The Journal of Bucharest College of Physicians and the Romanian Academy of Medical Sciences

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The Distally Based Superficial Sural Artery Angiosome Flap Concept: Anatomy, Indications, Surgical Technique, Results...

2015-03

The Distally Based Superficial Sural Artery Angiosome Flap Concept: Anatomy, Indications, Surgical Technique, Results, Complications and Technical Aspects to Minimize Complications

Cristian Radu Jecan, Viorel Goleanu, Laura Răducu, Luminița Tomescu, Daniel Hernic, Ioan Lascăr

Located between the popliteal fossa and the midportion of the calf, centered over de midline raphe, between the medial and lateral heads of the gastrocnemius muscle, the sural flap is the best known neurocutaneous flap of the leg. [1,2]

The sural angiosome was first introduced in practice by Ponten in 1981, when he reported the use of 23 fasciocutaneous proximally based flaps for soft tissue defects.[3] Donski and Fogdestam described the anatomy of the distally based sural flap and presented three clinical cases in 1982. [4]

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The Evolution of Electrocardiographic Changes after Revascularization Therapy in Patients with ST Segment Elevation...

2015-03

The Evolution of Electrocardiographic Changes after Revascularization Therapy in Patients with ST Segment Elevation Myocardial Infarction

Magda Ruxandra Zaharia, Oliviana Geavlete, Alice Brînzea, Oana Tăutu, Gheorghița Aron, Ioan Tiberiu Nanea

Despite the advanced technologies, the 12 leads electrocardiogram (ECG) remains an important investigation modality for providing a fast diagnostic of acute coronary syndromes (ACS). This method offers data concerning the presence, extension and severity characterizing the ischemic process (1). The ECG interpretation is still essential during the initial evaluation of patients admitted for ischemia suggestive symptoms (2).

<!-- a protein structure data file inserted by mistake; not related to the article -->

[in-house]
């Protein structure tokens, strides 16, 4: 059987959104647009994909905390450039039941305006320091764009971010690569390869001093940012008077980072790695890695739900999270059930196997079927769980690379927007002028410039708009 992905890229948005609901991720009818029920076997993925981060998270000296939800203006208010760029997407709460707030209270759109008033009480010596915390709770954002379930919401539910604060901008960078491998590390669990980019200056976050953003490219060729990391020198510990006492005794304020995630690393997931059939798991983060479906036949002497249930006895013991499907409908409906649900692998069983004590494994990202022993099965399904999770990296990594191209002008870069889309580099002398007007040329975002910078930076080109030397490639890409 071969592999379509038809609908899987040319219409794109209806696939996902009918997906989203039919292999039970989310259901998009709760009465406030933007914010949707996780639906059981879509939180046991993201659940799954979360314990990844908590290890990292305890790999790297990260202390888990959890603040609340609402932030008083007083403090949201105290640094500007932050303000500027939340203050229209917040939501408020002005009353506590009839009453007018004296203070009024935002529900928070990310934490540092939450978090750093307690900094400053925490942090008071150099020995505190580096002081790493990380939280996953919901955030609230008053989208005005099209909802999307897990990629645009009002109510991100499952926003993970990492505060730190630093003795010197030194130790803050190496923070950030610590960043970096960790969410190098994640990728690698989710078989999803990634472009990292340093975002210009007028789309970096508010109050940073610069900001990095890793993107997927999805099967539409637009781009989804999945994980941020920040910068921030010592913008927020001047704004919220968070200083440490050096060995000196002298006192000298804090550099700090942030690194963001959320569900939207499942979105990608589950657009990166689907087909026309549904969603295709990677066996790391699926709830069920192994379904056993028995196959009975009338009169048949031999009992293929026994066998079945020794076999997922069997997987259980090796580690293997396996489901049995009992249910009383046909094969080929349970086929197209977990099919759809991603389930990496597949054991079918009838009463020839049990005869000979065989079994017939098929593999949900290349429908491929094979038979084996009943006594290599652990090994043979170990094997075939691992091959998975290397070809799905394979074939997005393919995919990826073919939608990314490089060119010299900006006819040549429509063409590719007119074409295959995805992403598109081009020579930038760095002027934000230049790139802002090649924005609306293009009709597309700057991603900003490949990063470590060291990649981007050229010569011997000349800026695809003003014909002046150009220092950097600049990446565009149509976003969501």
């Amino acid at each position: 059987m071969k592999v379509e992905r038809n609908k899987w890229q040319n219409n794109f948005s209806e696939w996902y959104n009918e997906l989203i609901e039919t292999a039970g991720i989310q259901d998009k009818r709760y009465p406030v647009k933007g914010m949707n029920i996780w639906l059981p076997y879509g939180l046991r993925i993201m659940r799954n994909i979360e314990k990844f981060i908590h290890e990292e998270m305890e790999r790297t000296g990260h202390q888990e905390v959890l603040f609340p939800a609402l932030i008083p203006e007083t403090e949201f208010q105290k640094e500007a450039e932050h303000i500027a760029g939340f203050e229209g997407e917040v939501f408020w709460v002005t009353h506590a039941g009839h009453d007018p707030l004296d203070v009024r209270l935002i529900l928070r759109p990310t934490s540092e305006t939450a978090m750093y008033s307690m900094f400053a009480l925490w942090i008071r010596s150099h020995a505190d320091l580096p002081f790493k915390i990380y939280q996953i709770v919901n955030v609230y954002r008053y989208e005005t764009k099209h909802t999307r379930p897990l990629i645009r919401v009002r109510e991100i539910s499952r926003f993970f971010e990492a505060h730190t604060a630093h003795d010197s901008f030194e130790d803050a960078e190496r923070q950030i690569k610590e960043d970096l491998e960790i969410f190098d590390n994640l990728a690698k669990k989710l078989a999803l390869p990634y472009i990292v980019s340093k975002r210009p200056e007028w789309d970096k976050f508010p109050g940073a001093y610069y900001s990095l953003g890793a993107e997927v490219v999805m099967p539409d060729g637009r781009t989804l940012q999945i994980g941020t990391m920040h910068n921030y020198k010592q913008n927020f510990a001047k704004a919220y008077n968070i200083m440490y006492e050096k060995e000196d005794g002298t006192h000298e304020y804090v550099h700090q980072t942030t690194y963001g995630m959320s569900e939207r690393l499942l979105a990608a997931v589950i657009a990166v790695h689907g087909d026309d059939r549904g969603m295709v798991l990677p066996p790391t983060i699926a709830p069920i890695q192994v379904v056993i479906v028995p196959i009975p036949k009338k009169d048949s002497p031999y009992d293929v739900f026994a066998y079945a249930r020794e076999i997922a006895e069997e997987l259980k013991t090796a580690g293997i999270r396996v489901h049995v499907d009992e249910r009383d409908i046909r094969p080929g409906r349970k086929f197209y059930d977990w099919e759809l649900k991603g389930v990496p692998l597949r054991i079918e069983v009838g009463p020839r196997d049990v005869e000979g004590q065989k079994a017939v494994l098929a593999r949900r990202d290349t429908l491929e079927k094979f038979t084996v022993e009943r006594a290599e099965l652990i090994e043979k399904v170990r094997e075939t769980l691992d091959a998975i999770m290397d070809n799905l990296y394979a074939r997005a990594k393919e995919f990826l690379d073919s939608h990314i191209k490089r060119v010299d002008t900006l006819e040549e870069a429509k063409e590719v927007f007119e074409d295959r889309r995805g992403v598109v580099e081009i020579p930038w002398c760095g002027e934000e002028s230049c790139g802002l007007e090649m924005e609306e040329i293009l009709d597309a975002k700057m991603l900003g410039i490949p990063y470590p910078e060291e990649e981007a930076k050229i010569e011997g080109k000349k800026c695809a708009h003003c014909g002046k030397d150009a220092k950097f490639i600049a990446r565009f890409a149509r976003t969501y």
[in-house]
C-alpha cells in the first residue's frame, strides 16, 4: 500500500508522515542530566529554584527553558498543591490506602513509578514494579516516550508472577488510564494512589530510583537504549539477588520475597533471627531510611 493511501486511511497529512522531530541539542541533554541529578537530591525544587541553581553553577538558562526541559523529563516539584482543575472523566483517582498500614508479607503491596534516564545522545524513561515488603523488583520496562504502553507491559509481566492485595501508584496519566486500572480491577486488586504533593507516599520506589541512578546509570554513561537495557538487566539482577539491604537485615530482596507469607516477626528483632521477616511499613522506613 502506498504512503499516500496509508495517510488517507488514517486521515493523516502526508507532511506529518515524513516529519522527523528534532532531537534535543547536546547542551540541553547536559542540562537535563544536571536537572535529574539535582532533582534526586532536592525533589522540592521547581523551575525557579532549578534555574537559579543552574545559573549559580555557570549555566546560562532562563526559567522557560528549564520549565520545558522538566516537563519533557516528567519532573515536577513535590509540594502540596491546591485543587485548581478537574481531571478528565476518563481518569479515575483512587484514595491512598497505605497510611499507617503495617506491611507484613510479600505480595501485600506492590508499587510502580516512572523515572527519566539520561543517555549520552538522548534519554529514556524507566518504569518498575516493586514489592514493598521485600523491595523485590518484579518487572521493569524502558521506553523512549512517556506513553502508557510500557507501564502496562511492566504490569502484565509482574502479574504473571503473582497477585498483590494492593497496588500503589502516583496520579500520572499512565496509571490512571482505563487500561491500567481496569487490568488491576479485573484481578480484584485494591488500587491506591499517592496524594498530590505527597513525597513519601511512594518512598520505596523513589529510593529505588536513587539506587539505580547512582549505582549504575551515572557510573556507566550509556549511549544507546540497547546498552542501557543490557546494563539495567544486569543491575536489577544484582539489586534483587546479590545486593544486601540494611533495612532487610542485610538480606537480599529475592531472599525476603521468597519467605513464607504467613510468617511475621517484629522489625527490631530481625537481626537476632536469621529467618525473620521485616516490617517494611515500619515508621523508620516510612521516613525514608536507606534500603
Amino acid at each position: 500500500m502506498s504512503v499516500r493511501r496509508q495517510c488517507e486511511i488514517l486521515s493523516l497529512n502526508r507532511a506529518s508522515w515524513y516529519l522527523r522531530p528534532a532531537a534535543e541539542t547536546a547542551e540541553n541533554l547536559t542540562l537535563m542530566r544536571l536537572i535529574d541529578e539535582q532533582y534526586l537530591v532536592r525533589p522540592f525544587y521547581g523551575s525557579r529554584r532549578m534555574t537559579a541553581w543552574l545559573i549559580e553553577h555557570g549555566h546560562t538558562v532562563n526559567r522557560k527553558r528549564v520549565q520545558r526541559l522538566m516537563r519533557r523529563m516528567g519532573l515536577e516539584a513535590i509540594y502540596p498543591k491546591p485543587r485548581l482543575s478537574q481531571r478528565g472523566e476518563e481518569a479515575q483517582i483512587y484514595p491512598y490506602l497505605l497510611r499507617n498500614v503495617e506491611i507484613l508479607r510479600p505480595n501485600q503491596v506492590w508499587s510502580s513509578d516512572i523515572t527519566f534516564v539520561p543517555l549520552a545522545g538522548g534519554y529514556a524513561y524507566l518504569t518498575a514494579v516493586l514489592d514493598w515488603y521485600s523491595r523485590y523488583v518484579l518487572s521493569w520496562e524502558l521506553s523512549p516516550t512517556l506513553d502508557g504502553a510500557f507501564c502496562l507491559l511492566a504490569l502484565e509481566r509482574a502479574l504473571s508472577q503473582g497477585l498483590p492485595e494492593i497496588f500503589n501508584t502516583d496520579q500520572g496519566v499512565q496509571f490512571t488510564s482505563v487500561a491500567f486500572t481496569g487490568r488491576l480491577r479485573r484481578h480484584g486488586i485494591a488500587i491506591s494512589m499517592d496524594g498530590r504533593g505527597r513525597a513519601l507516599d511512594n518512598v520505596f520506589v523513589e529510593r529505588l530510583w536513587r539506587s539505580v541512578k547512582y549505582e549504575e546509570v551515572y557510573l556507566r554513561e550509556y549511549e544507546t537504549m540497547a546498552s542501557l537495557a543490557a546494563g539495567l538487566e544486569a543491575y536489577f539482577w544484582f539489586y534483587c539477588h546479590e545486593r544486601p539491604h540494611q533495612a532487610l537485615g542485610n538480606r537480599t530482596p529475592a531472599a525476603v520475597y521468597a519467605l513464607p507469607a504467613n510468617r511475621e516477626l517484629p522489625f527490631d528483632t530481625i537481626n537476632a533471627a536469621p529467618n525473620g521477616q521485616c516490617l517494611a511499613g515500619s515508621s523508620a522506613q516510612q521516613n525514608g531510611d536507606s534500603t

Moreover, being a cheap, non-invasive and accessible technique, ECG continues to represent the gold-standard alternative for the differential diagnostic, for determining the appropriate treatment approach, for selecting patients susceptible of benefiting from reperfusion as well as regarding risk stratification (1).

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Predictive Factors for Native AVF Complications in Dialysis Patients - A Prospective Study in a Public Hemodialysis Center

2015-03

Mazen Elfarra, Cristiana David, Ileana Peride, Andrei Niculae, Alexandru Ciocâlteu, Ruxandra Diana Sinescu4, Ionel Alexandru Checheriță

The prevalence of end stage renal disease (ESRD) is constantly increasing in worldwide population, as is the necessity of renal replacement therapy [1-3]. The improvements in dialysis techniques determined increasing quality and lifetime of dialysis patients and the need for a reliable vascular access that sustains the procedure for long periods of time. On the other hand, the progressive aging of dialyzed population and the emerging complications, as well as the rising prevalence of diabetes as a cause for chronic kidney disease (CKD), hampers the processes of obtaining and maintaining an adequate vascular access [1,4,5].

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Mesenchymal Stem Cells - What is in the Name?

2015-03

Alt Eckhard

Since more than 40 years ago Friedenstein first described cells derived from bone marrow stroma that were plastic adherent and had the ability to differentiate into other lineages, our knowledge about stem cells has constantly been growing over the last decades.

Nearly 10 years ago a definition was given by Dominici et al describing Mesenchymal Stem Cells as being plastic adherent, expressing CD73, CD90, CD105 and having the ability to differentiate into osteoblasts, adipocytes and chondrocytes. Since this time the expression "Mesenchymal Stem Cells" has been used to describe what we believe are multipotent cells.

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